The synagogue was devastated last year by Hurricane Sandy, causing an estimated $150,000 in damage, according to its executive director, Barry Rachnowitz.
But now things are looking up, and Rachnowitz spent much of this week helping prepare a Thanksgiving feast, which brought together the temple’s pre-school students and their families on Tuesday afternoon.
“When Sandy hit, people gave to us. How can we not give to people?” Lisa Mason, the assistant director of the center’s school, where she teaches the universal pre-kindergarten class, reflected.
In addition to the celebration, the temple is also in the process of taking up a collection for the needy “to do something nice for the holidays,” Rachnowitz said.
The two benefactors will be City Harvest and the Bowery Mission.
Earlier in the week, the children in the school learned a little about the meaning of Thanksgiving, a holiday which has its roots in religious traditions but has long been celebrated in a secular manner. In this country, the holiday is commonly traced back to 1621 in Plymouth, Mass.
The youngsters, ranging from three to five years old, even pitched in to help mash the sweet potatoes and toss the salad.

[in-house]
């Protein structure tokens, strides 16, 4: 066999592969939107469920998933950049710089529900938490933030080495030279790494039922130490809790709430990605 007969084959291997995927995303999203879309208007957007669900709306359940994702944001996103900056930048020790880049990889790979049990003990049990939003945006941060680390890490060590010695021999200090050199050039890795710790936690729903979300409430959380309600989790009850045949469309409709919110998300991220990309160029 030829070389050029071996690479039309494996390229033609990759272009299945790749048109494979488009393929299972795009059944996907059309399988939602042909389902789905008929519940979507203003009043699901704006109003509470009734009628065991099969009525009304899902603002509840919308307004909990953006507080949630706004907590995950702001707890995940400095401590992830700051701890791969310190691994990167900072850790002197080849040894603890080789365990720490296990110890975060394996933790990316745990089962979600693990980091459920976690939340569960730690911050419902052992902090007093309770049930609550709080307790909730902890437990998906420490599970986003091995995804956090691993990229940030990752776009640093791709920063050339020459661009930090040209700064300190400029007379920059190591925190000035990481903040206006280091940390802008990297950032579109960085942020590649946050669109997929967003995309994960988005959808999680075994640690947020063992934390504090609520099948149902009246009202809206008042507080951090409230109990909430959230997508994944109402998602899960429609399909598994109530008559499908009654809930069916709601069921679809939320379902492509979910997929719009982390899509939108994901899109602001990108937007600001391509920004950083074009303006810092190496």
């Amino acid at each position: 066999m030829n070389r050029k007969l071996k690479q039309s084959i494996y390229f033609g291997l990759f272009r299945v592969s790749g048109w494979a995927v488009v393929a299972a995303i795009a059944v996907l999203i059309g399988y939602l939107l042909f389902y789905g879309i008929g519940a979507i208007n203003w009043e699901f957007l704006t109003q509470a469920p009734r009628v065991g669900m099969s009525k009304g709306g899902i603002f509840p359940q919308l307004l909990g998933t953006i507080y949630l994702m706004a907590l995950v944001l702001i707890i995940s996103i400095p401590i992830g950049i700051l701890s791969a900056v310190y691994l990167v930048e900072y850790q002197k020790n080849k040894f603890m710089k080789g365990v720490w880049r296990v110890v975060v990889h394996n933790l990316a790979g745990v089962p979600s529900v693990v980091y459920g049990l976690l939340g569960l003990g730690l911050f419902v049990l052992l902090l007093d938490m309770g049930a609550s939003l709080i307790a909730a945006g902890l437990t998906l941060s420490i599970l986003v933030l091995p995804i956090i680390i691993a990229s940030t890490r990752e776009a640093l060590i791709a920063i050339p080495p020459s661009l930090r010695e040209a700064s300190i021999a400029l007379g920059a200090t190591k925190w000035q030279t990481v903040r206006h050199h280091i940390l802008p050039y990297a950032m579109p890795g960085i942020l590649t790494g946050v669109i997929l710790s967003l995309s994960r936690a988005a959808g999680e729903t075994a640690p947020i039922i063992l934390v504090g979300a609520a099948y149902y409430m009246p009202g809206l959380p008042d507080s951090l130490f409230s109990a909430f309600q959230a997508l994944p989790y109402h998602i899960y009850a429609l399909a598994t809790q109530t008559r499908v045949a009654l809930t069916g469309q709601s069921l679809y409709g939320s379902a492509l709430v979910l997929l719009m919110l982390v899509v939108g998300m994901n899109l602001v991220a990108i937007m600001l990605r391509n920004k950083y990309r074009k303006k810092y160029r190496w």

The event was first held two years ago but was cancelled last year because of Sandy, according to Rachnowitz.
Volunteer chef Dorie Pearlman, Mason’s mother, made it a family affair, as she whipped up a feast for nearly 100, including the youngsters and their families. All the traditional delights were included: turkey, sweet potatoes topped with marshmallows, homemade cranberry sauce, corn, green beans and salad.
“It’s nice for the families to come together,” Rachnowitz said.
A traditional tepee stood at the center of the room, with many of the youngsters taking turns dancing and running around it. The tables were set up family style, with decorations made by the children, who also made their colorful headwear.
As a reminder of the significance of the holiday, guests were offered copies of a literary piece entitled, “Give Thanks,” which said, in part, “In this time of plenty, let us remember those who have no festivity and those whose lives are more troubled than our own.”
The words ring especially true after the losses suffered last year.
“The water came in three feet high,” Rachnowitz said. “We had to sanitize everything.” Walls had to be replaced, and the front of the building had to be re-tiled, adding that the school also lost many of its books, chairs and toys.
“We’re all thankful to be together, to be healthy and to celebrate family and friends,” said Ann Ljuba, whose four-year-old daughter attends the school. Completing the picture was Grandma Rosita.
A good — and filling — time was had by all.